Plain white cover with maroon triangle across bottom right part, and black letteringMaternal Impression, Cheryl Moskowitz

Against the Grain Poetry Press, 2021    £6.00

Returning the body to itself

One image from this pamphlet sticks with me particularly, from ‘Daughter in the Garden’. A girl is standing at the edge of a garden:

                  She is poised as if waiting for something
but there is nothing, only summer stillness.

The moment is described in exquisite detail, as she raises her arms and executes a ‘perfect cartwheel.’

Following the restrictions of the past year and more, this strikes me as a moment we all now inhabit, ready to raise our arms and propel ourselves into action.

Placed in the middle of the pamphlet, that poem propels us away from self-contemplation and isolation. The immediately preceding poems, ‘A Son Awake’, ‘You Had No Hands’, ‘Shirtless’ and ‘Wolf Girl’, consider bodies disconnected from others, alone and in stasis, but following that cartwheel, bodies begin acting in the world.

The next poem, ‘Gourd’ for instance, places the strong image of a baby’s fist in the centre of  the activity and continuity of family represented by a Thanksgiving dinner.

Perhaps counter-intuitively, the poems that sit most strongly with me in this regard concern the dead. ‘Instruction’ enacts the ritual care of a dead body, which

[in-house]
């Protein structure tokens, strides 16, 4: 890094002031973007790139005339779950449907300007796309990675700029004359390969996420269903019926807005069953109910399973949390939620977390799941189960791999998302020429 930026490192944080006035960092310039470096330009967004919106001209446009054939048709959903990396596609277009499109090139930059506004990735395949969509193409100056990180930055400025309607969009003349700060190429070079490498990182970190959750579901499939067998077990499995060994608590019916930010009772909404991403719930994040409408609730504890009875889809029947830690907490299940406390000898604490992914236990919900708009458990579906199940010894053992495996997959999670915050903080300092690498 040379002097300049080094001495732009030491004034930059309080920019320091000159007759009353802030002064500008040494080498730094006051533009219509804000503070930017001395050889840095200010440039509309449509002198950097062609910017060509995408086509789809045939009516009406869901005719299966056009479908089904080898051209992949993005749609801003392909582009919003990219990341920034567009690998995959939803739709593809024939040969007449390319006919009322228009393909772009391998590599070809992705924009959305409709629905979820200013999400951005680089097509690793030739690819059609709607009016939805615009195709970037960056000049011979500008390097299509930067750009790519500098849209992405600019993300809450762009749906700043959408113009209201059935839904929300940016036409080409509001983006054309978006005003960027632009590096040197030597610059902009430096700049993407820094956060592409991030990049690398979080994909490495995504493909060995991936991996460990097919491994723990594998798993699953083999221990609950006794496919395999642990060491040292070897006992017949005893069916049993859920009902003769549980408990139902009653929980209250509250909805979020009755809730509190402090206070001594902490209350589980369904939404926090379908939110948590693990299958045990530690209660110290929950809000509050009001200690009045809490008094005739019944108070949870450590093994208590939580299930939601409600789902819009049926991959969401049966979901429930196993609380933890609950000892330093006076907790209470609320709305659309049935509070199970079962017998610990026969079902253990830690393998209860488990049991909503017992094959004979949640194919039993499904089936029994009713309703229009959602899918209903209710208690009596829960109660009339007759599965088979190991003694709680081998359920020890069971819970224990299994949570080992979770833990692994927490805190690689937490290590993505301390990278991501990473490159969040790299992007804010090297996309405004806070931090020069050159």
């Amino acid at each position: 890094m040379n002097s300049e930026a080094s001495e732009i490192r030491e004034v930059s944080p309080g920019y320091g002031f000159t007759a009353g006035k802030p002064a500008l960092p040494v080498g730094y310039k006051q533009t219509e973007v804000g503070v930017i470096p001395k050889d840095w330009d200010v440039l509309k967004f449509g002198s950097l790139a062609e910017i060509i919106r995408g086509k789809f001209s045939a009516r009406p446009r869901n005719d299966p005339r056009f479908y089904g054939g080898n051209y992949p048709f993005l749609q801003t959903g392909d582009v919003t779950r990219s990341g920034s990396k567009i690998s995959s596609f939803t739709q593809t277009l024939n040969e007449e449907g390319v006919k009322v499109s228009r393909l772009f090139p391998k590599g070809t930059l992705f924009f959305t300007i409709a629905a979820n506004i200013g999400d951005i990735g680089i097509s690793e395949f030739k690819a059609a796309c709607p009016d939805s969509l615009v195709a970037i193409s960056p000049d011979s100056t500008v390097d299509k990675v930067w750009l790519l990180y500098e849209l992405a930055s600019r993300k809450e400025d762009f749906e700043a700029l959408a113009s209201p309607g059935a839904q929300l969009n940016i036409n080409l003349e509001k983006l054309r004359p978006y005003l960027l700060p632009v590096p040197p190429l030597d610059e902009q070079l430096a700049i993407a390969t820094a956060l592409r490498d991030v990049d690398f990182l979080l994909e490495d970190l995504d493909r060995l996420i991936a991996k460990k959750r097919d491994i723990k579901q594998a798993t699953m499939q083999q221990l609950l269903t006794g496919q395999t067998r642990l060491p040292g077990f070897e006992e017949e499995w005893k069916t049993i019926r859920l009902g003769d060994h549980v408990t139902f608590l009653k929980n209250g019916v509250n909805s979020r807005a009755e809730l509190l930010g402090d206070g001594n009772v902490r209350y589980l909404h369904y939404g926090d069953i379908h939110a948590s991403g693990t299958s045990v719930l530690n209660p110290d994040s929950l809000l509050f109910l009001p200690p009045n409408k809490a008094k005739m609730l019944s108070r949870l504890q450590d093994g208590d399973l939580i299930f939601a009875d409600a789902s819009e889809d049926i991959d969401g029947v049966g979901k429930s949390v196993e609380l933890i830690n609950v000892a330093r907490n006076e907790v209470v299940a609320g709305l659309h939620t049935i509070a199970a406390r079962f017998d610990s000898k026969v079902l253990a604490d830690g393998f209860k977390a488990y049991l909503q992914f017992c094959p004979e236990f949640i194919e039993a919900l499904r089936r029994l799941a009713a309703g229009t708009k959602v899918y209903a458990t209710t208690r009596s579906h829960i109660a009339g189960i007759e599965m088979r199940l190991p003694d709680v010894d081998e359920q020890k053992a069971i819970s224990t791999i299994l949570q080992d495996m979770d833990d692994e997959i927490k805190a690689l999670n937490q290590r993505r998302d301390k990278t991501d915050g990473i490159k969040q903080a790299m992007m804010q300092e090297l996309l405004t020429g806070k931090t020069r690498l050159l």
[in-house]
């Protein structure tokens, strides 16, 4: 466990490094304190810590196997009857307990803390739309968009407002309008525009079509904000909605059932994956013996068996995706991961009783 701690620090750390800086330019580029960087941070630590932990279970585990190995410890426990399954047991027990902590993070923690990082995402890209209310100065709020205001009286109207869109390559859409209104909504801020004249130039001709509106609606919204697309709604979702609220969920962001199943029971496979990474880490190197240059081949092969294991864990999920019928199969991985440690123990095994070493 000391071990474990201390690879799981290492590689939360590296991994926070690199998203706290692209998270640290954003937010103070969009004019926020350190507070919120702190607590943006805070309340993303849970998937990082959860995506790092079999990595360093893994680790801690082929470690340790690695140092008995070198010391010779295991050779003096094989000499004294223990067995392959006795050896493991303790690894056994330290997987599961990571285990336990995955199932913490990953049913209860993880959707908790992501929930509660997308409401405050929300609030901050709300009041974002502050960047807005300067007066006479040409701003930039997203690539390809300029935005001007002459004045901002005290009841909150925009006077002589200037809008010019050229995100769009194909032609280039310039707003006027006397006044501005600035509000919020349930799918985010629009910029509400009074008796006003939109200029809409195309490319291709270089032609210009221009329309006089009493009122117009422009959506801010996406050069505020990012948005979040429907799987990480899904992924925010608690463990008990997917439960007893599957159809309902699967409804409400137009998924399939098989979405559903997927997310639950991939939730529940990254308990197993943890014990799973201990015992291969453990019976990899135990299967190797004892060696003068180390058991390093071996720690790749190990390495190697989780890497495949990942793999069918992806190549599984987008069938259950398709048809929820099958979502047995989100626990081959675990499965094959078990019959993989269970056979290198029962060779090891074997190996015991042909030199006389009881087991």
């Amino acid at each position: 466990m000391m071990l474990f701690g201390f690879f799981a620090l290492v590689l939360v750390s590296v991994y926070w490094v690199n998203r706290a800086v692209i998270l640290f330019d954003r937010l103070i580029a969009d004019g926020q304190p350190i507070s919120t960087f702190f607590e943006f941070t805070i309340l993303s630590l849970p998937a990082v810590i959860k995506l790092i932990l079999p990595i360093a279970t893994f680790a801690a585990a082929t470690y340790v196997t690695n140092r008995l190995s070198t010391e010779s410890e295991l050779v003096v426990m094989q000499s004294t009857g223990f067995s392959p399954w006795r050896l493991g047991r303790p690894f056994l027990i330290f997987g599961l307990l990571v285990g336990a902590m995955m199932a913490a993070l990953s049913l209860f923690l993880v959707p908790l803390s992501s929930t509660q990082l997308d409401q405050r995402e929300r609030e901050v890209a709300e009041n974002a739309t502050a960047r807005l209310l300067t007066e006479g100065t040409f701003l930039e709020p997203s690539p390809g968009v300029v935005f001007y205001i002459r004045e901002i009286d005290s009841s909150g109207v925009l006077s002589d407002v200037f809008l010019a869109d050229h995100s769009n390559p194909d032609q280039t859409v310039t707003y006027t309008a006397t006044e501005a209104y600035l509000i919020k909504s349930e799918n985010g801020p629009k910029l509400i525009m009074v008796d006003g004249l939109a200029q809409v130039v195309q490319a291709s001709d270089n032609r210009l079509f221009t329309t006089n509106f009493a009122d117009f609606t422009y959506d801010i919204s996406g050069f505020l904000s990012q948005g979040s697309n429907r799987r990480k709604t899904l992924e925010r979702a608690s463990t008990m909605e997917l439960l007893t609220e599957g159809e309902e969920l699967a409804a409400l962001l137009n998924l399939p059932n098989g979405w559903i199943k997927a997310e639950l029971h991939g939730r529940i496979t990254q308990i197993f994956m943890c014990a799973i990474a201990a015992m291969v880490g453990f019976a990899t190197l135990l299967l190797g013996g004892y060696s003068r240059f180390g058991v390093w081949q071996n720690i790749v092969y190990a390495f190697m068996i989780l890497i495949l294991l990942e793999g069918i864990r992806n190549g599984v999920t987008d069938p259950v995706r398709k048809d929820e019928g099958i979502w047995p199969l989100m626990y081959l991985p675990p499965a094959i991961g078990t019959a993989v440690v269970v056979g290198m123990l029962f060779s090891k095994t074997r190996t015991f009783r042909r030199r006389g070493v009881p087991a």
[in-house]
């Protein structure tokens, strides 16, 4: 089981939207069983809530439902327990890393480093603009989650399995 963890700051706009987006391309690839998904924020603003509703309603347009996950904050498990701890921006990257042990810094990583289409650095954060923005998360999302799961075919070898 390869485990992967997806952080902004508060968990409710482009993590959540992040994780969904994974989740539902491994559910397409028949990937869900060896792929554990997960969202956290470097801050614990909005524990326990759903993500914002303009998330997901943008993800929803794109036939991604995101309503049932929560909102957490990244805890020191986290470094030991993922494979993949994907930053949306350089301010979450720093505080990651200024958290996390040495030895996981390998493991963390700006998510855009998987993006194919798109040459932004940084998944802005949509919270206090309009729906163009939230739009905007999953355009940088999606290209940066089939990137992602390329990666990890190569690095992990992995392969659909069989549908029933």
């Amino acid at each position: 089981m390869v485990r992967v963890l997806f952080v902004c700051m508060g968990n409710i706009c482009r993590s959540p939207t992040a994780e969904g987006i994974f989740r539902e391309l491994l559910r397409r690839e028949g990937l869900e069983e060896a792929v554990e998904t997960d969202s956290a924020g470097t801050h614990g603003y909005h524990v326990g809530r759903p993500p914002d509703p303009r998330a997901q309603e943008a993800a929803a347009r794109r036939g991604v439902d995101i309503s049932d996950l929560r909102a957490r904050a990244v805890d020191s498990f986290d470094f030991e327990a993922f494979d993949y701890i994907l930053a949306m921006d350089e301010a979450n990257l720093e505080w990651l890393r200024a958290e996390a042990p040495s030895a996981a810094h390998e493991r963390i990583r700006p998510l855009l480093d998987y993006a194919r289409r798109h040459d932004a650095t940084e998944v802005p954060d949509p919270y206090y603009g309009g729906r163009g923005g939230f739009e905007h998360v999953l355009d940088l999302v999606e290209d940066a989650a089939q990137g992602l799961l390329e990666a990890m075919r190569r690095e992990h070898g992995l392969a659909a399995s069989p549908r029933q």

will return them
to themselves.

Again, though it is not mentioned, I found myself considering how Covid took that important ritual space away from so many.

‘Hotel Grief’ is another memorable poem. Cheryl Moskowitz explores the strong physical and emotional bonding of those who sit together with the dying, a complicated observation since the ‘closeness that awfulness brings’ is desirable, but, the poet asks, ‘should I be ashamed of saying that?’

In ‘No Billboards in Phoenix’ the poet addresses another who has died, ‘You — made corporeal by your pen.’ ‘I have you here in my hand, here on the pages you left’ she says. This exchange of a body for pages seems particularly pertinent following a year when so many have been unable to touch either the living or the dead. We have been able to hold and read pages, however, including in my case this excellent pamphlet of poems.

Heidi Beck